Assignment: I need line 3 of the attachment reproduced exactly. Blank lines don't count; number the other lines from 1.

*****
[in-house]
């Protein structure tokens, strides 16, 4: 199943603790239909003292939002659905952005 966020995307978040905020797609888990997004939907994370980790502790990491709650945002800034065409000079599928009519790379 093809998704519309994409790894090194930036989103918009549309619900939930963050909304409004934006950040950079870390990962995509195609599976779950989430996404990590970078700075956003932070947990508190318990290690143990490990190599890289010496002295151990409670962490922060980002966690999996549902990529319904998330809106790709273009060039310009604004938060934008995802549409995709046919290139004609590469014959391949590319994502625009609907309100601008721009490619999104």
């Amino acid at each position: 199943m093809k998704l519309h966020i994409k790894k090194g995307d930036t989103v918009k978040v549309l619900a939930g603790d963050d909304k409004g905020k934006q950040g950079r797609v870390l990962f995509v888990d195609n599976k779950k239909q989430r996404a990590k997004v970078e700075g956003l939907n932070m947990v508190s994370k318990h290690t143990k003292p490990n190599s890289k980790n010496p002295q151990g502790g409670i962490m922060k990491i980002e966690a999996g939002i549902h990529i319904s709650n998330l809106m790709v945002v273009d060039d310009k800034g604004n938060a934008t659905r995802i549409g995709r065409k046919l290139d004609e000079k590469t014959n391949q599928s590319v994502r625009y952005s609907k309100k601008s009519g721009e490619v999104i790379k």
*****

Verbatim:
């Amino acid at each position: 199943m093809k998704l519309h966020i994409k790894k090194g995307d930036t989103v918009k978040v549309l619900a939930g603790d963050d909304k409004g905020k934006q950040g950079r797609v870390l990962f995509v888990d195609n599976k779950k239909q989430r996404a990590k997004v970078e700075g956003l939907n932070m947990v508190s994370k318990h290690t143990k003292p490990n190599s890289k980790n010496p002295q151990g502790g409670i962490m922060k990491i980002e966690a999996g939002i549902h990529i319904s709650n998330l809106m790709v945002v273009d060039d310009k800034g604004n938060a934008t659905r995802i549409g995709r065409k046919l290139d004609e000079k590469t014959n391949q599928s590319v994502r625009y952005s609907k309100k601008s009519g721009e490619v999104i790379k």